Interior: Thanks to Legendary (and Ssnake-Oyl, who re-did all the belts), the 'Cuda 340's
Black paint on a car's body is a two-way mirror. Not only does it reflect what's next to it, but also what's underneath the paint. Any flaws in the prep work and finish will not only be seen, but magnified. You won't find any flaws on Phil Ecks' '69 Plymouth 'Cuda 340. Phil says auto-body technicians give it their closest scrutiny when he shows it: "I've had people who are body men come up and look at it, and they say, ‘How did he paint this? There's not even any swirl marks in it!'" Even more amazing is the lapse in time between when Phil started fixing up his longtime daily driver, and when it was completed to the jewel-like state it's in now.
Phil found his original A56-code 'Cuda 340 in late 1971, when its second owner put an ad for it in a local newspaper. Soon after, it was Phil's daily driver for well over a decade. "I drove it steady up until about 1986," he recalls. "Then, I started using it on occasion--it had the mileage on it, and it started to get a little rusty. I figured I could start doing a little work on the little things. I ended up tearing it apart and doing the front suspension on it." He also rebuilt its stock 340, adding a Mopar Performance camshaft and electronic ignition, and an Edelbrock LD 340 intake. After more than a decade of New Jersey winters, the original sheetmetal on the 'Cuda needed some much needed attention. "One of my buddies said he could paint it for me," says Phil, who took the 'Cuda to his buddy's shop in 1991. In 2000, with the A-Body nowhere near completion, that shop closed, and Phil had to tow it home. According to Phil, "That's where it sat until I finally had someone who would actually touch it. Nobody wanted to touch a car that was torn apart."
Engine: Phil kept the stock heads when he rebuilt the 340, but added 273 Commando valve c
It wasn't until 2006 that the 'Cuda saw the inside of a body shop again. Before then, he found out about body man and painter Mickey Beal. "I knew his brother-in-law through where I used to work," says Phil. "After a couple years of prodding my buddy, Mickey finally came down and took a look at it, and he accepted it as a project." He adds, "If it wasn't for him, it would probably still be in pieces." Fortunately, Mickey didn't need to do any major metal surgery, and his repair, metal-finishing, and paintwork was complete just four months after it rolled into his shop. Complete, that is, except for the black hood and body-side stripes that were part of the A56 'Cuda 340 package (and were the only color that the stripes came in). "The paint came out so nice that I said, ‘I don't know if I want to stripe it or not, because it's black,'" says Phil, who chose to leave them off.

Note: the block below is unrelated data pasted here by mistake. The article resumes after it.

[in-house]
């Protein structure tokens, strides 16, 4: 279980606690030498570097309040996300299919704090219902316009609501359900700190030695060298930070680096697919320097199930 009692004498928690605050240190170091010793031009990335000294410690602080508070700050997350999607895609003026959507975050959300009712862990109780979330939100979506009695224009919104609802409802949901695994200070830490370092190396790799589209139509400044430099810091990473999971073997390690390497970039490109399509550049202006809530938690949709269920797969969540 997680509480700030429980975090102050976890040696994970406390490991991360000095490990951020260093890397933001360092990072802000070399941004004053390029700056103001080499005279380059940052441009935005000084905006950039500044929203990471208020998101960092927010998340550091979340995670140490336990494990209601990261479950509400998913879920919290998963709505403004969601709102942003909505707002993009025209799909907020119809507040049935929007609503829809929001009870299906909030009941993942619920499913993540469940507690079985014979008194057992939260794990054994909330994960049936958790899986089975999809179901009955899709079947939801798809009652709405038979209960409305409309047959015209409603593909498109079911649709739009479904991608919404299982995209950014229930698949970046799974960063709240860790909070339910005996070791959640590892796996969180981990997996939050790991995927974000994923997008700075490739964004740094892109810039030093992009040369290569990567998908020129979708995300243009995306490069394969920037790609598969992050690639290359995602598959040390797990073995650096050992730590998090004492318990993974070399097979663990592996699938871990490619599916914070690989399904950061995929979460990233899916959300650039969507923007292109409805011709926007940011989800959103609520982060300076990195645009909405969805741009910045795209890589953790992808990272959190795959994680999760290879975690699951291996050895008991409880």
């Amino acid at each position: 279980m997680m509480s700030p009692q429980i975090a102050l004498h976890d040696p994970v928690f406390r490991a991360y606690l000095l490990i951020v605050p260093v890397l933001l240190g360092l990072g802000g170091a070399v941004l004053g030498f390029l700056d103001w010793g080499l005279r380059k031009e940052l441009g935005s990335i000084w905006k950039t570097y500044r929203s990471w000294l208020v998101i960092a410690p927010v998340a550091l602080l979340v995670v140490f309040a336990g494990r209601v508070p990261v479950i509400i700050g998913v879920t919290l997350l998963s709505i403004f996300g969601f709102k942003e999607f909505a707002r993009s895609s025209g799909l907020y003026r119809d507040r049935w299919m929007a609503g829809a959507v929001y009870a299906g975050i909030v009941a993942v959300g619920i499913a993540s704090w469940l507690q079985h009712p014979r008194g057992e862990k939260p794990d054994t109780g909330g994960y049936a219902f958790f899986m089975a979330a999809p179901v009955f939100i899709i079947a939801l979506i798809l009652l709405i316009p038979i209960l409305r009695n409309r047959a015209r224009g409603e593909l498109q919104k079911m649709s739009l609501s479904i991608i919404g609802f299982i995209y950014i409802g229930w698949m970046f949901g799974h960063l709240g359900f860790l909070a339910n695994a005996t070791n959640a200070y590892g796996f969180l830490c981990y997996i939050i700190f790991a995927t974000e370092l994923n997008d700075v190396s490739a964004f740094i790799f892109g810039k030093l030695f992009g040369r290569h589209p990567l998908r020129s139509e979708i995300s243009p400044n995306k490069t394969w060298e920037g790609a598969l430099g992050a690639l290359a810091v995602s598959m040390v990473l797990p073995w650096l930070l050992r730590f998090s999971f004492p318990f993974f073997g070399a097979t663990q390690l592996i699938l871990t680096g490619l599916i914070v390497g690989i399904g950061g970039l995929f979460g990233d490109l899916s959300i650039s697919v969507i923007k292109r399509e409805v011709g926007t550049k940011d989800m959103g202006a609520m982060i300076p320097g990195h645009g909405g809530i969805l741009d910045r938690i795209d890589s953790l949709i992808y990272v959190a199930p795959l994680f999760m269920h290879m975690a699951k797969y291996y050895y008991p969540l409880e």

It took some time longer for Phil to actually finish the Fish. "I could only work on the car in my spare time--nights and weekends," he says. In early 2008, it was finished and ready for its New Jersey historic plates. Before it finally hit the road, Phil added a set of BFG-shod Cragar S/S wheels and Legendary seat covers and carpets. But an assembly-line boo-boo was left as is--the Dodge logo in the steering wheel hub. It's likely that Hamtramck Assembly didn't have a correct Plymouth (or 'Cuda) one on hand when this car was on the final assembly line. Since its completion, Phil hasn't returned his 'Cuda to its former daily-driver status. "It's just a street driver, but I love running it around town." No doubt about a 340 that breathes out through tti headers and Dynomax mufflers adds to that fun. "I enjoy driving it," says Phil. "I get a lot of looks and compliments on it." He adds this advice for anyone who might be thinking of starting a Mopar resto project--or restarting a stalled one. "Don't give up on yourself, because it'll work itself out."
1969 Plymouth 'Cuda 340 fastback
Owned by: Phil Ecks, Jackson, New Jersey
- Engine: Phil rebuilt the Fish's 340, adding an Edelbrock LD 340 intake, tti headers and Dynomax mufflers, and Mopar Performance electronic ignition, a hydraulic camshaft and valve springs, while keeping the OEM heads, forged steel crankshaft and Carter AVS four barrel.
- Transmission: Original-equipment 23-spline 833 four-speed and Hurst shifter. They got this one right the first time.
- Rearend: OEM here, too--8-3/4 rear end with 3.91 gears
- Suspension: Restored original for this '69 'Cuda 340: Heavy-duty longitudinal torsion bars, anti-sway bar and HD tubular shocks up front, with leaf springs and HD tubular shocks in back.
- Brakes: Restored stock, with power-assisted Kelsey-Hayes front discs and 10-inch rear drums.
- Wheels and Tires: The classic fender-filling look of chrome Cragar S/S five spokes (15 x 6 inch front, 15 x 8 inch rear) on BFG Radial TAs (205/60R15 front, 255/60R15 rear).
- Body: Restored original '69 Barracuda fastback unibody wears all its original sheetmetal, scoops and chrome trim, but Phil left off the black-only A56 'Cuda 340 stripes this time around.
- Paint: Mickey Beal of Millstone, New Jersey, sprayed on the single stage X9 Black acrylic enamel.
- Interior: The visors and headliner are original, but Legendary's reprodustion Saddle Tan vinyl trim covers the seats, door and side panels. Ssnake Oyl restored the OEM front and rear seat belts.